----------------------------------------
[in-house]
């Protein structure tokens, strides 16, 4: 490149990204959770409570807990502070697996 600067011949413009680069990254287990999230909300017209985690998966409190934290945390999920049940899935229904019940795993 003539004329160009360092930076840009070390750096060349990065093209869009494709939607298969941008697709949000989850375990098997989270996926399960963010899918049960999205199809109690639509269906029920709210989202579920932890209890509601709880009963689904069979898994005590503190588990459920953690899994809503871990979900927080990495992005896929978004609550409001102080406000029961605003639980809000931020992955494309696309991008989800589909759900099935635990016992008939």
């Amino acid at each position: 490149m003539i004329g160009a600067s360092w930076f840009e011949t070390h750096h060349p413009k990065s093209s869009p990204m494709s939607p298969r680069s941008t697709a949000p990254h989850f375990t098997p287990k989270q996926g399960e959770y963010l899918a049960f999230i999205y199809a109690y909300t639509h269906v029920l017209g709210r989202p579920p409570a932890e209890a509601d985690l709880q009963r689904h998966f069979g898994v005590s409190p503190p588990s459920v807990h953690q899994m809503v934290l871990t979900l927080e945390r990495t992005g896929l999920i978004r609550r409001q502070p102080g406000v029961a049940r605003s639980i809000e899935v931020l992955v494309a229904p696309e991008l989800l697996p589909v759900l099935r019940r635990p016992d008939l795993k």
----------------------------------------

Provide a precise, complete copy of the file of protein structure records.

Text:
[in-house]
């Protein structure tokens, strides 16, 4: 490149990204959770409570807990502070697996 600067011949413009680069990254287990999230909300017209985690998966409190934290945390999920049940899935229904019940795993 003539004329160009360092930076840009070390750096060349990065093209869009494709939607298969941008697709949000989850375990098997989270996926399960963010899918049960999205199809109690639509269906029920709210989202579920932890209890509601709880009963689904069979898994005590503190588990459920953690899994809503871990979900927080990495992005896929978004609550409001102080406000029961605003639980809000931020992955494309696309991008989800589909759900099935635990016992008939």
């Amino acid at each position: 490149m003539i004329g160009a600067s360092w930076f840009e011949t070390h750096h060349p413009k990065s093209s869009p990204m494709s939607p298969r680069s941008t697709a949000p990254h989850f375990t098997p287990k989270q996926g399960e959770y963010l899918a049960f999230i999205y199809a109690y909300t639509h269906v029920l017209g709210r989202p579920p409570a932890e209890a509601d985690l709880q009963r689904h998966f069979g898994v005590s409190p503190p588990s459920v807990h953690q899994m809503v934290l871990t979900l927080e945390r990495t992005g896929l999920i978004r609550r409001q502070p102080g406000v029961a049940r605003s639980i809000e899935v931020l992955v494309a229904p696309e991008l989800l697996p589909v759900l099935r019940r635990p016992d008939l795993k």